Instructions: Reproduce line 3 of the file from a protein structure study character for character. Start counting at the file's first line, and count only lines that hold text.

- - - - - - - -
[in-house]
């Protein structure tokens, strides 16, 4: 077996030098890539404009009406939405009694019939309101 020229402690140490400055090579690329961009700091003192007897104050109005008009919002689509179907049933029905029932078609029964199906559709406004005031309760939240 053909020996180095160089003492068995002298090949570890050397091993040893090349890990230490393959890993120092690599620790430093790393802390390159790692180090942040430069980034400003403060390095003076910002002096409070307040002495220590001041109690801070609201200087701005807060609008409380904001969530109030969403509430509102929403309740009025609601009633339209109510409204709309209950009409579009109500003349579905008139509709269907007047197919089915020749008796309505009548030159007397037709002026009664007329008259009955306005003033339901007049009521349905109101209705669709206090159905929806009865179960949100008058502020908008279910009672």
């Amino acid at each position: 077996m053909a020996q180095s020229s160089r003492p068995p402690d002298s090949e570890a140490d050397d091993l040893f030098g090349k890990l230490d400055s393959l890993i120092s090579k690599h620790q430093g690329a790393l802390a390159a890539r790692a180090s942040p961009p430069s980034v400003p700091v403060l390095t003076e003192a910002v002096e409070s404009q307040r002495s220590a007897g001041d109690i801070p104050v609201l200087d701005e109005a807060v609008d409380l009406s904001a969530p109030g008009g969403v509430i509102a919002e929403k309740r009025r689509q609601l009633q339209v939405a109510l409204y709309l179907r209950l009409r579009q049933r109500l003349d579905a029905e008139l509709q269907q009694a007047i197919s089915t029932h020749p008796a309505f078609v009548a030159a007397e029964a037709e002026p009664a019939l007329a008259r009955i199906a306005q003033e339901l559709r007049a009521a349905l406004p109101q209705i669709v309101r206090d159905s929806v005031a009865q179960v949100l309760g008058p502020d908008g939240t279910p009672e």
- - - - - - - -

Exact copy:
């Amino acid at each position: 077996m053909a020996q180095s020229s160089r003492p068995p402690d002298s090949e570890a140490d050397d091993l040893f030098g090349k890990l230490d400055s393959l890993i120092s090579k690599h620790q430093g690329a790393l802390a390159a890539r790692a180090s942040p961009p430069s980034v400003p700091v403060l390095t003076e003192a910002v002096e409070s404009q307040r002495s220590a007897g001041d109690i801070p104050v609201l200087d701005e109005a807060v609008d409380l009406s904001a969530p109030g008009g969403v509430i509102a919002e929403k309740r009025r689509q609601l009633q339209v939405a109510l409204y709309l179907r209950l009409r579009q049933r109500l003349d579905a029905e008139l509709q269907q009694a007047i197919s089915t029932h020749p008796a309505f078609v009548a030159a007397e029964a037709e002026p009664a019939l007329a008259r009955i199906a306005q003033e339901l559709r007049a009521a349905l406004p109101q209705i669709v309101r206090d159905s929806v005031a009865q179960v949100l309760g008058p502020d908008g939240t279910p009672e």